• Hotel branded credit cards that allow you to rack up points quickly are also a great option. Remember you can sign up for both business and personal credit card accounts.
3. Use Kayak to compare hotel deals and/or match hotel prices.
  • Up in the right-hand corner, you can choose which language and type of money you want the prices displayed in.
  • Be sure to check to make sure you can't get a cheaper price on another "matchable" website. Often the chains will provide a free room or other monetary discount plus give you points if you find the same hotel, on the same nights, for the same type of room for a lower price. Be sure to read all of the terms and conditions before purchasing though unless you are willing to take a chance that they won't accept your price-match.
4. Consider staying at an alternative location.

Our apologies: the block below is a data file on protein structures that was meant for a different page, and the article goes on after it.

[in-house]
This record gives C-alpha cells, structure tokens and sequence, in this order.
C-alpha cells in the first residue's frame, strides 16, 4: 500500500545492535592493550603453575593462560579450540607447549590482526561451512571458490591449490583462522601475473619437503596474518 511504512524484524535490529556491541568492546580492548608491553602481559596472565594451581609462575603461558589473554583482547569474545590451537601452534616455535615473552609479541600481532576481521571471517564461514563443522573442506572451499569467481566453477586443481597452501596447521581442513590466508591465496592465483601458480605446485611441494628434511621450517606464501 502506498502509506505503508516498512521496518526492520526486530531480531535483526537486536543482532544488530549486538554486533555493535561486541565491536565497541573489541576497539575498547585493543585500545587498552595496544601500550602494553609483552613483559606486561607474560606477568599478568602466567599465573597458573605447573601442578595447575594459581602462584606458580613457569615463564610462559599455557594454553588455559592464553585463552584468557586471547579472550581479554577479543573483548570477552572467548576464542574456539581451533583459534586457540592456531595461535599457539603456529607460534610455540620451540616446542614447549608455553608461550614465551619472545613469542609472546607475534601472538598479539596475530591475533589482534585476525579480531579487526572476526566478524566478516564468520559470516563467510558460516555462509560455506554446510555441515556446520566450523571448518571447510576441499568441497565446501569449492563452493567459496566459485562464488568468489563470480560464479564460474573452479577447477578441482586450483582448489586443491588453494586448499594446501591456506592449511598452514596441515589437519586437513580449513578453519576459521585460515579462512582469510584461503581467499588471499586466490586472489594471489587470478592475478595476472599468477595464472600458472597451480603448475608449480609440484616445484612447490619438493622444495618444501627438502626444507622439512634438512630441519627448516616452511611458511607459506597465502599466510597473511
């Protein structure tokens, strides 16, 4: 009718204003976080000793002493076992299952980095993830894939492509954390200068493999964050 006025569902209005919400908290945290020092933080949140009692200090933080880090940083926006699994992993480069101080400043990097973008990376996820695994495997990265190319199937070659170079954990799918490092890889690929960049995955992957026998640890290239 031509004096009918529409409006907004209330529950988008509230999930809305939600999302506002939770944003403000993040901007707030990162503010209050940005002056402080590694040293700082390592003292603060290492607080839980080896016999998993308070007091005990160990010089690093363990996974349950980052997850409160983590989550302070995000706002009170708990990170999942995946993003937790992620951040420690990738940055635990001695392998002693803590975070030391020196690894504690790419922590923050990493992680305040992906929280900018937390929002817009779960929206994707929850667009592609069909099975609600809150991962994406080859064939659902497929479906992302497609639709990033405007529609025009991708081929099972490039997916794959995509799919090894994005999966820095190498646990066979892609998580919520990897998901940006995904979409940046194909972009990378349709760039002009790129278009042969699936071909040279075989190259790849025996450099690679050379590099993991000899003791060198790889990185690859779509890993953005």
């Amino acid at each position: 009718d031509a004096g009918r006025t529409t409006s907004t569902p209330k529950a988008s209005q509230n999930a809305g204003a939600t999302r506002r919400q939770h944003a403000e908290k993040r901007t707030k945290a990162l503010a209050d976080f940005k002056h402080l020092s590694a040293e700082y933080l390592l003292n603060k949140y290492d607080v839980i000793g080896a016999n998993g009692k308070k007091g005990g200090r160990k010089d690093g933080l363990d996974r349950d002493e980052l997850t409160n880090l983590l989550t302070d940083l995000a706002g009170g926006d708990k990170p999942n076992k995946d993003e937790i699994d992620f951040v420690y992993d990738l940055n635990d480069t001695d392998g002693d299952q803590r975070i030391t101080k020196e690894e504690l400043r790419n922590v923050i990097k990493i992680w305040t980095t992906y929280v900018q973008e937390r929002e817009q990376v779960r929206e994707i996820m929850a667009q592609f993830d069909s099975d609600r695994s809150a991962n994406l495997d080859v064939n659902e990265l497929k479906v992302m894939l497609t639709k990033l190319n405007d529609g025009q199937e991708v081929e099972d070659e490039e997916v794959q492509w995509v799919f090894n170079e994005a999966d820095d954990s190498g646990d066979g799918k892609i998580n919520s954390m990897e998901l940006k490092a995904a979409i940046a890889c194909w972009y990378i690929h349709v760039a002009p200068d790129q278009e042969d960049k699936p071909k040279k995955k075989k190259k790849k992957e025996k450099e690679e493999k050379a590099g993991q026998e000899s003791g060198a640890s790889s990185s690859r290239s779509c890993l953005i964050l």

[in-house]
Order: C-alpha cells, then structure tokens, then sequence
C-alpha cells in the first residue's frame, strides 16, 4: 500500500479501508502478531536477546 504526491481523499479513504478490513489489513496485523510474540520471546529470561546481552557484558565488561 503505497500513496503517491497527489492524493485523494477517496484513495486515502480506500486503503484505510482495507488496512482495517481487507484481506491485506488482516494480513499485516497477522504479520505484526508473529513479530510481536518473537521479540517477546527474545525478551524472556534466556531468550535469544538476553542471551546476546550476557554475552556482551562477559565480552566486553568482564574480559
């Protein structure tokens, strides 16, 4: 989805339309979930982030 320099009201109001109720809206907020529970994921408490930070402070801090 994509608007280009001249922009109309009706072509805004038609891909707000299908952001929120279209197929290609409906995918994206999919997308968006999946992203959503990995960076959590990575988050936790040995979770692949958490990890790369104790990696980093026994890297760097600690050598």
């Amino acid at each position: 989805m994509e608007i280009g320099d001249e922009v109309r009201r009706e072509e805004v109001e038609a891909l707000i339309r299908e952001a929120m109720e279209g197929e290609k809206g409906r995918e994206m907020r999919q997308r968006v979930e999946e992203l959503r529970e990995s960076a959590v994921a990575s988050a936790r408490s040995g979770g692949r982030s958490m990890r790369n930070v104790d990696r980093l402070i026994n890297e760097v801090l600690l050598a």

• Obviously friends and family are awesome.
  • I recommend Airbnb and VRBO if you want to stay in someone's home or apartment. You can save money on food by cooking yourself. It also allows for a more "authentic" experience.
  • Hostels. I've never stayed at one, so I'm not sure if I would like it. Typically you provide your own linens/towels, share a room, and/or bathroom. I believe some also have kitchens to cook in. To me, it sounds a bit too much like college dormitory living which I didn't like – to each their own, though!
1. Check to see if the city you are visiting has a city pass. This is especially useful if you are visiting multiple museums.
2. Research the best times of day/best days to visit local museums and attractions. Apparently, Paris offers a free day on the first Sunday of the month for many local museums.
3. Look up or ask a local about tipping etiquette. 
4. Consider going grocery shopping and having a picnic. :)

I think the most important tip I can provide is to start your research early!

That's all of the helpful hints I can think of for now. I know most of my readers haven't had the chance to visit Europe, but I'd love to hear more travel advice if anyone has any?! There are so many ways to save when traveling, and I know that I don't know half of them!

* Participate in the A-Z blogging challenge with me! You know you want to! :)